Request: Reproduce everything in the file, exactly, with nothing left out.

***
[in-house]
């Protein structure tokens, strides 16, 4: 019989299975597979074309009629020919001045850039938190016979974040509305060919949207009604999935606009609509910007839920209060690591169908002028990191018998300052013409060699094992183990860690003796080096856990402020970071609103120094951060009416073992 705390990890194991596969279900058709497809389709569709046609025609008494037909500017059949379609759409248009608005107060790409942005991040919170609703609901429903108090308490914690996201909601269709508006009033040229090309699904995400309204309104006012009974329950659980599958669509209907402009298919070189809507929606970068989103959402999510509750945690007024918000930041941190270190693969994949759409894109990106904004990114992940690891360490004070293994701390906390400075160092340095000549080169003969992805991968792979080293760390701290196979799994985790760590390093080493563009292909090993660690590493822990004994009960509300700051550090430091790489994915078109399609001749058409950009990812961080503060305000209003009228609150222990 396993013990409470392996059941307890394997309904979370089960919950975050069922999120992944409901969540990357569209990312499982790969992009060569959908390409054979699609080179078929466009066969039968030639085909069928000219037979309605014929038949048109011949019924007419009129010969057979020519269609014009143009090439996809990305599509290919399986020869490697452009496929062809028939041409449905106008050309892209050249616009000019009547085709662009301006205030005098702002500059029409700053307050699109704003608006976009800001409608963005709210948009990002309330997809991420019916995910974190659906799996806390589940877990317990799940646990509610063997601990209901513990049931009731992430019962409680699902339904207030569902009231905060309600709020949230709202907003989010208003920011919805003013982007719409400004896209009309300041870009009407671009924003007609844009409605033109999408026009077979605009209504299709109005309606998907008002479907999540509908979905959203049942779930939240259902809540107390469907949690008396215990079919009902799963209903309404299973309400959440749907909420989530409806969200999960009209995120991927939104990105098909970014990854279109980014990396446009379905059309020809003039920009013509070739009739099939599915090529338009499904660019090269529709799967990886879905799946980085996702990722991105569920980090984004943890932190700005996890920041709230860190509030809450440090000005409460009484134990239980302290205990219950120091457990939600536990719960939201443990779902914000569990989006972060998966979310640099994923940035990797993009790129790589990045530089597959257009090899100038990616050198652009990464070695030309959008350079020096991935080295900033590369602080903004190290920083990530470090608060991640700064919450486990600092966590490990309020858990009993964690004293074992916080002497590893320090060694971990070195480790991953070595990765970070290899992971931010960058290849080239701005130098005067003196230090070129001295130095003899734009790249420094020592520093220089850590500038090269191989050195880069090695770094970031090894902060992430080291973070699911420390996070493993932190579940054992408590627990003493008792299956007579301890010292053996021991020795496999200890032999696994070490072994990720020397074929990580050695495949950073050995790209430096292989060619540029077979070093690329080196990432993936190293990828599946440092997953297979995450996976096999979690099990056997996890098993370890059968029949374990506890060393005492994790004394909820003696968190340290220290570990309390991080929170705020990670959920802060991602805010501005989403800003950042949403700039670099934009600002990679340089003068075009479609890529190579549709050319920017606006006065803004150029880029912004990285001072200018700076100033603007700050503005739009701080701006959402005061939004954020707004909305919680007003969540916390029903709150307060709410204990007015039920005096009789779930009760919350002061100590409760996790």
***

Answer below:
[in-house]
């Protein structure tokens, strides 16, 4: 019989299975597979074309009629020919001045850039938190016979974040509305060919949207009604999935606009609509910007839920209060690591169908002028990191018998300052013409060699094992183990860690003796080096856990402020970071609103120094951060009416073992 705390990890194991596969279900058709497809389709569709046609025609008494037909500017059949379609759409248009608005107060790409942005991040919170609703609901429903108090308490914690996201909601269709508006009033040229090309699904995400309204309104006012009974329950659980599958669509209907402009298919070189809507929606970068989103959402999510509750945690007024918000930041941190270190693969994949759409894109990106904004990114992940690891360490004070293994701390906390400075160092340095000549080169003969992805991968792979080293760390701290196979799994985790760590390093080493563009292909090993660690590493822990004994009960509300700051550090430091790489994915078109399609001749058409950009990812961080503060305000209003009228609150222990 396993013990409470392996059941307890394997309904979370089960919950975050069922999120992944409901969540990357569209990312499982790969992009060569959908390409054979699609080179078929466009066969039968030639085909069928000219037979309605014929038949048109011949019924007419009129010969057979020519269609014009143009090439996809990305599509290919399986020869490697452009496929062809028939041409449905106008050309892209050249616009000019009547085709662009301006205030005098702002500059029409700053307050699109704003608006976009800001409608963005709210948009990002309330997809991420019916995910974190659906799996806390589940877990317990799940646990509610063997601990209901513990049931009731992430019962409680699902339904207030569902009231905060309600709020949230709202907003989010208003920011919805003013982007719409400004896209009309300041870009009407671009924003007609844009409605033109999408026009077979605009209504299709109005309606998907008002479907999540509908979905959203049942779930939240259902809540107390469907949690008396215990079919009902799963209903309404299973309400959440749907909420989530409806969200999960009209995120991927939104990105098909970014990854279109980014990396446009379905059309020809003039920009013509070739009739099939599915090529338009499904660019090269529709799967990886879905799946980085996702990722991105569920980090984004943890932190700005996890920041709230860190509030809450440090000005409460009484134990239980302290205990219950120091457990939600536990719960939201443990779902914000569990989006972060998966979310640099994923940035990797993009790129790589990045530089597959257009090899100038990616050198652009990464070695030309959008350079020096991935080295900033590369602080903004190290920083990530470090608060991640700064919450486990600092966590490990309020858990009993964690004293074992916080002497590893320090060694971990070195480790991953070595990765970070290899992971931010960058290849080239701005130098005067003196230090070129001295130095003899734009790249420094020592520093220089850590500038090269191989050195880069090695770094970031090894902060992430080291973070699911420390996070493993932190579940054992408590627990003493008792299956007579301890010292053996021991020795496999200890032999696994070490072994990720020397074929990580050695495949950073050995790209430096292989060619540029077979070093690329080196990432993936190293990828599946440092997953297979995450996976096999979690099990056997996890098993370890059968029949374990506890060393005492994790004394909820003696968190340290220290570990309390991080929170705020990670959920802060991602805010501005989403800003950042949403700039670099934009600002990679340089003068075009479609890529190579549709050319920017606006006065803004150029880029912004990285001072200018700076100033603007700050503005739009701080701006959402005061939004954020707004909305919680007003969540916390029903709150307060709410204990007015039920005096009789779930009760919350002061100590409760996790």